However, this headline in the WSJ caught my attention the other day. It feels like one thing for me to roll my eyes at chart topping boasts in press releases, and quite another for a politician to use it as an attack line. Just something else to think about as we consider the role that Apple plays in podcasting in 2020.All ears. The Q4 RAJAR data for UK radio listening has been released, and it shows that both the share of digital radio and of live radio being streamed online or via apps is up significantly. Both smart speaker usage and in car listening also increased. The big story from the release so far concerns BBC Radio 1, which has fallen below nine million weekly listeners (to 8.8 million) for the first time since records began. Since this is the station aimed at younger audiences, it’s just another manifestation of that problem the BBC has attracting younger people to its output that I’ve written about before.Speaking of… As I suggested was likely last week, the UK government has now launched an official inquiry into the possible decriminalisation of the license fee. This public consultation is the first step towards removing the criminal sanctions from non payment. The Culture Secretary Baroness Morgan framed the decision as being about protecting vulnerable people from needless enforcement, but after Boris Johnson’s hints on the campaign trail back in December, plenty are already viewing this as part of the government’s downsizing agenda for the BBC.Not strictly audio, but interesting all the same: Google has revealed for the first time how much revenue advertising on YouTube brings in — $15 billion in 2019, around 10 percent of the company’s total revenue. One employee said that this felt like a “seminal moment” in the relationship between the platform and its creators, who now know how big (or small!) a slice they’re getting of the pie.Ellie time. The National Magazine Awards finalists have been announced, and the five nominees in the podcasting category are: Reply All for “Feral Hogs”, Longreads for Bundyville, the NYT for 1619, the NYT magazine for Still Processing and ProPublica/WNYC for Trump, Inc. Congrats to all involved; you can find the specific episodes being honoured in this Twitter thread.It’s a vibe. I was really interested in this post Super Bowl analysis by Dieter Bohn at the Verge, which argues that the different tech companies are shooting for very different aesthetics with their voice assistants. Amazon used Ellen DeGeneres to advertise Alexa and emphasised how everyday and ordinary it has become to use the assistant. Google, meanwhile, went for a nostalgia-laden, heartstring-tugging spot designed to appeal to our emotional connection with the past. Apple, Bohn points out, has also used this approach recently in a holiday commercial for the iPad.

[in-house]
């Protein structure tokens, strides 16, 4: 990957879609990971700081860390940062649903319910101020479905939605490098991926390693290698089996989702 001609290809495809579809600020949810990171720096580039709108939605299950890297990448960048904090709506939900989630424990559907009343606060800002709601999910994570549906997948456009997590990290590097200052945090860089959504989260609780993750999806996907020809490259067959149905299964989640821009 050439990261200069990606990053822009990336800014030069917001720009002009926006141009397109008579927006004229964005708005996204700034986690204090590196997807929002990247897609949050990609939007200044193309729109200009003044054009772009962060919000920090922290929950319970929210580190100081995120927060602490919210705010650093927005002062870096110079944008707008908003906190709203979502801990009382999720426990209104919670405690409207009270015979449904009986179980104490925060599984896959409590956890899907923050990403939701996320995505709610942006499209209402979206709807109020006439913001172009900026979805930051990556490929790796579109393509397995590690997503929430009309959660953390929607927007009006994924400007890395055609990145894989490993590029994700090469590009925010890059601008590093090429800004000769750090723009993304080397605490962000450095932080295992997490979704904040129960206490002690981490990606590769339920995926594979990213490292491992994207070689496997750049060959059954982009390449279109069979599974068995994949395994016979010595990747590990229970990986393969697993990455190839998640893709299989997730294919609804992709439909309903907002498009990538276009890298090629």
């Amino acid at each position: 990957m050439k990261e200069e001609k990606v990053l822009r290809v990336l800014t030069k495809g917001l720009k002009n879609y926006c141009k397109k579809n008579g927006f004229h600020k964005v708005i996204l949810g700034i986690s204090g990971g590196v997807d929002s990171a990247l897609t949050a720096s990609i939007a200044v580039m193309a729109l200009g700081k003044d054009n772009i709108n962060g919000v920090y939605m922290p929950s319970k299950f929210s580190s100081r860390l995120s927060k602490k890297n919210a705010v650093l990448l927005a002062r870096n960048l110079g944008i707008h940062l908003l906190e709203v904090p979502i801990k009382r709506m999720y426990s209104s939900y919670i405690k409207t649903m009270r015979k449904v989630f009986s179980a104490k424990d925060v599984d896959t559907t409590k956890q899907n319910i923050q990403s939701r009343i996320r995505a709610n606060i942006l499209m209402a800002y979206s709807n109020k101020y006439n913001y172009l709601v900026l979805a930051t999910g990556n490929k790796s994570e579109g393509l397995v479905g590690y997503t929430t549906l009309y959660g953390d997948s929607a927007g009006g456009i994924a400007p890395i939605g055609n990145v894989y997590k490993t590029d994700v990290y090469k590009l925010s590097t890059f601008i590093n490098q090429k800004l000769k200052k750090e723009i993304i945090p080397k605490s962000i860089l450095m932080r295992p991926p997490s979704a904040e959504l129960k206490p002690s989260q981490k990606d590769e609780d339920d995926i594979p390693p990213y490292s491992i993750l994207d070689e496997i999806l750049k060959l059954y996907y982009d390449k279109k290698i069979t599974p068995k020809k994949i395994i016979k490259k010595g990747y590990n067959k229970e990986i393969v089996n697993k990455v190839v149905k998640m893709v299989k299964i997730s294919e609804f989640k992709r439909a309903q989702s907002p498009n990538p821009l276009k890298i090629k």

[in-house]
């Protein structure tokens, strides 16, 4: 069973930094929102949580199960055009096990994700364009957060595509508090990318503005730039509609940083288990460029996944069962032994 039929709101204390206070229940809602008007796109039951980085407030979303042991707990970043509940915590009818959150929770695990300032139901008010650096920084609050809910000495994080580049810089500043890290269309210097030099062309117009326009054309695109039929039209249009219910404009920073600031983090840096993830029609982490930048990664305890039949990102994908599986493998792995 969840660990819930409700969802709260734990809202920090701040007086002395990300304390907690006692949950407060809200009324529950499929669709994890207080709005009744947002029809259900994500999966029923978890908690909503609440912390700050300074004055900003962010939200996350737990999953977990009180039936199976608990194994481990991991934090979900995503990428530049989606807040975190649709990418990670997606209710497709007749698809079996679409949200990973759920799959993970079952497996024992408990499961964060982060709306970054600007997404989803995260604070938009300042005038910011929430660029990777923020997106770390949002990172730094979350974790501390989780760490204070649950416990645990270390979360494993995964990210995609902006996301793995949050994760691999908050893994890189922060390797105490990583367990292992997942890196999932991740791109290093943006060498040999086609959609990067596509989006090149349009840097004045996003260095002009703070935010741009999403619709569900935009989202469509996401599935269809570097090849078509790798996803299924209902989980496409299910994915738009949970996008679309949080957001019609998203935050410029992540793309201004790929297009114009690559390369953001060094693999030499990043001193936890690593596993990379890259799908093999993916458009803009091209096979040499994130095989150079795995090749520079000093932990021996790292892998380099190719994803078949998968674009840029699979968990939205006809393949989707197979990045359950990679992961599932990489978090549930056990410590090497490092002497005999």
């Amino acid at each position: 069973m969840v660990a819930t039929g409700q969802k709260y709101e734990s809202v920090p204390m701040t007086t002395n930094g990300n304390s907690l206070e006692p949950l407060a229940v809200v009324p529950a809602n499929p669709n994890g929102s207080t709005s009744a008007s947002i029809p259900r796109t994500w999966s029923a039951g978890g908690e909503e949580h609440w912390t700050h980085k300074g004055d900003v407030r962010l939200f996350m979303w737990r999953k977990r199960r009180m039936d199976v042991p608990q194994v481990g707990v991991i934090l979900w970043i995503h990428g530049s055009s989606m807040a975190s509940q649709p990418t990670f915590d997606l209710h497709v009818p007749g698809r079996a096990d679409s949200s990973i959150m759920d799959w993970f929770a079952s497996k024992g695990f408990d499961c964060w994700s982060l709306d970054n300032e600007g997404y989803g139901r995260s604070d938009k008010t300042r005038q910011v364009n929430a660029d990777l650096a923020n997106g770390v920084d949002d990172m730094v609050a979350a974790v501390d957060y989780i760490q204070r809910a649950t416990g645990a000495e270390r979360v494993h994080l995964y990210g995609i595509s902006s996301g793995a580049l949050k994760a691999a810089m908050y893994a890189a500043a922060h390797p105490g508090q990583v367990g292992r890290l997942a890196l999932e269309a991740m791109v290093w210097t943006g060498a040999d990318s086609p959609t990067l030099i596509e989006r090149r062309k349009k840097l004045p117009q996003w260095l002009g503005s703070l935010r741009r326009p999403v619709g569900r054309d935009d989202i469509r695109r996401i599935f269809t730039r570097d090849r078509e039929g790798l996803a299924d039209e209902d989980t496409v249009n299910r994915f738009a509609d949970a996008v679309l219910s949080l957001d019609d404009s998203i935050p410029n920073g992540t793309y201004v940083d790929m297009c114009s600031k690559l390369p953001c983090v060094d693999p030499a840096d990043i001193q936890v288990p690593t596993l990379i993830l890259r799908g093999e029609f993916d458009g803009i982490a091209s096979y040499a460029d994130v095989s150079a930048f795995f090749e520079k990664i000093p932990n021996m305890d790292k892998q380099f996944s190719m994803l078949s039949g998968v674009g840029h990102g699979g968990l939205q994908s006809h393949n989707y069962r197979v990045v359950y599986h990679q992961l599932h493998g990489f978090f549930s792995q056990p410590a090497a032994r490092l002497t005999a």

It’s particularly worth being aware of these techniques in the audio space, I think, given that providers are increasingly being incentivised to use them as a distribution platform for news, and the assistants that guide listeners to the packages are presented as “neutral”, for the most part. Of course, there’s no such thing as neutral when it comes to news or indeed tech, but the way these tools are presented and sold to consumers is relevant to our industry, I think.